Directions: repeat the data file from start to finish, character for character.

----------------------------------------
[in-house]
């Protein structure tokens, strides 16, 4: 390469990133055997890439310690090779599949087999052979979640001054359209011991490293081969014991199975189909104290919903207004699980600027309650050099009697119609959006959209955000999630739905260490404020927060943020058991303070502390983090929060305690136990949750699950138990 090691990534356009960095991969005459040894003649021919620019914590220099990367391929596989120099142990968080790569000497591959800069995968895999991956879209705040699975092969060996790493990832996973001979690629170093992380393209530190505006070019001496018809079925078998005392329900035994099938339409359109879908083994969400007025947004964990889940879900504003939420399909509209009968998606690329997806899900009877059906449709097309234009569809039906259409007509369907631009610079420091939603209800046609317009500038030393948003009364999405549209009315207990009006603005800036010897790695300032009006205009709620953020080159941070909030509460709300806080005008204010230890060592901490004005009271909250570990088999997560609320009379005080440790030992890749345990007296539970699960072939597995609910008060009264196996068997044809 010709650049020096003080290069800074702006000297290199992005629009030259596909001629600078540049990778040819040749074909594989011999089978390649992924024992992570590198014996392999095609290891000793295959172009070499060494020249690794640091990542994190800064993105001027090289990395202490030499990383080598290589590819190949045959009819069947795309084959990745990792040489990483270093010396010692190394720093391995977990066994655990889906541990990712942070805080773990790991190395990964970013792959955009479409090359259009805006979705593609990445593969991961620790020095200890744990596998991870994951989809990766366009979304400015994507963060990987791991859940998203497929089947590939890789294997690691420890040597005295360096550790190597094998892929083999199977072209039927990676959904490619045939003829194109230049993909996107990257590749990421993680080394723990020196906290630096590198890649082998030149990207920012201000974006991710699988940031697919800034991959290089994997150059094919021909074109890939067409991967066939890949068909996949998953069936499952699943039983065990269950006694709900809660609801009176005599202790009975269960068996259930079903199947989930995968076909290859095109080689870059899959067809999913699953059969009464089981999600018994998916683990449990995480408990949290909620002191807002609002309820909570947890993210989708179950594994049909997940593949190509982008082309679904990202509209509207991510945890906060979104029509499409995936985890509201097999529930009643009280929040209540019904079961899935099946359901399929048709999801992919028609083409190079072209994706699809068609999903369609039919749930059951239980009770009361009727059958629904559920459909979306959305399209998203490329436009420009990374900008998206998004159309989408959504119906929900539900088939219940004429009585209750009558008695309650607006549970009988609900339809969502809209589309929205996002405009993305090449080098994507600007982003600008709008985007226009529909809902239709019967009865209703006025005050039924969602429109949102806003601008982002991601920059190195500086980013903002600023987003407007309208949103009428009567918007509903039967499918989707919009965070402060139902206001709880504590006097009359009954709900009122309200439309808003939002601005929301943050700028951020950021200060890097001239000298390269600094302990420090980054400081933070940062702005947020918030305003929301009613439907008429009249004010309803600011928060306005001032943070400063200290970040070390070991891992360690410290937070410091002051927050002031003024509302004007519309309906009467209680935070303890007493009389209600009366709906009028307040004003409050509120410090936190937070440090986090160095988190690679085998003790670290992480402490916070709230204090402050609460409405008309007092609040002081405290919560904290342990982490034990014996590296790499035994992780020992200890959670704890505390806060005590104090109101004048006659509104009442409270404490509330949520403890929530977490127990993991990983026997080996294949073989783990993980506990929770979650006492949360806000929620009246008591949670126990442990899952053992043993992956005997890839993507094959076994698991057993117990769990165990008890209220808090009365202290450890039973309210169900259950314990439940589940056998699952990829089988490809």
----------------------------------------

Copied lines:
[in-house]
């Protein structure tokens, strides 16, 4: 390469990133055997890439310690090779599949087999052979979640001054359209011991490293081969014991199975189909104290919903207004699980600027309650050099009697119609959006959209955000999630739905260490404020927060943020058991303070502390983090929060305690136990949750699950138990 090691990534356009960095991969005459040894003649021919620019914590220099990367391929596989120099142990968080790569000497591959800069995968895999991956879209705040699975092969060996790493990832996973001979690629170093992380393209530190505006070019001496018809079925078998005392329900035994099938339409359109879908083994969400007025947004964990889940879900504003939420399909509209009968998606690329997806899900009877059906449709097309234009569809039906259409007509369907631009610079420091939603209800046609317009500038030393948003009364999405549209009315207990009006603005800036010897790695300032009006205009709620953020080159941070909030509460709300806080005008204010230890060592901490004005009271909250570990088999997560609320009379005080440790030992890749345990007296539970699960072939597995609910008060009264196996068997044809 010709650049020096003080290069800074702006000297290199992005629009030259596909001629600078540049990778040819040749074909594989011999089978390649992924024992992570590198014996392999095609290891000793295959172009070499060494020249690794640091990542994190800064993105001027090289990395202490030499990383080598290589590819190949045959009819069947795309084959990745990792040489990483270093010396010692190394720093391995977990066994655990889906541990990712942070805080773990790991190395990964970013792959955009479409090359259009805006979705593609990445593969991961620790020095200890744990596998991870994951989809990766366009979304400015994507963060990987791991859940998203497929089947590939890789294997690691420890040597005295360096550790190597094998892929083999199977072209039927990676959904490619045939003829194109230049993909996107990257590749990421993680080394723990020196906290630096590198890649082998030149990207920012201000974006991710699988940031697919800034991959290089994997150059094919021909074109890939067409991967066939890949068909996949998953069936499952699943039983065990269950006694709900809660609801009176005599202790009975269960068996259930079903199947989930995968076909290859095109080689870059899959067809999913699953059969009464089981999600018994998916683990449990995480408990949290909620002191807002609002309820909570947890993210989708179950594994049909997940593949190509982008082309679904990202509209509207991510945890906060979104029509499409995936985890509201097999529930009643009280929040209540019904079961899935099946359901399929048709999801992919028609083409190079072209994706699809068609999903369609039919749930059951239980009770009361009727059958629904559920459909979306959305399209998203490329436009420009990374900008998206998004159309989408959504119906929900539900088939219940004429009585209750009558008695309650607006549970009988609900339809969502809209589309929205996002405009993305090449080098994507600007982003600008709008985007226009529909809902239709019967009865209703006025005050039924969602429109949102806003601008982002991601920059190195500086980013903002600023987003407007309208949103009428009567918007509903039967499918989707919009965070402060139902206001709880504590006097009359009954709900009122309200439309808003939002601005929301943050700028951020950021200060890097001239000298390269600094302990420090980054400081933070940062702005947020918030305003929301009613439907008429009249004010309803600011928060306005001032943070400063200290970040070390070991891992360690410290937070410091002051927050002031003024509302004007519309309906009467209680935070303890007493009389209600009366709906009028307040004003409050509120410090936190937070440090986090160095988190690679085998003790670290992480402490916070709230204090402050609460409405008309007092609040002081405290919560904290342990982490034990014996590296790499035994992780020992200890959670704890505390806060005590104090109101004048006659509104009442409270404490509330949520403890929530977490127990993991990983026997080996294949073989783990993980506990929770979650006492949360806000929620009246008591949670126990442990899952053992043993992956005997890839993507094959076994698991057993117990769990165990008890209220808090009365202290450890039973309210169900259950314990439940589940056998699952990829089988490809």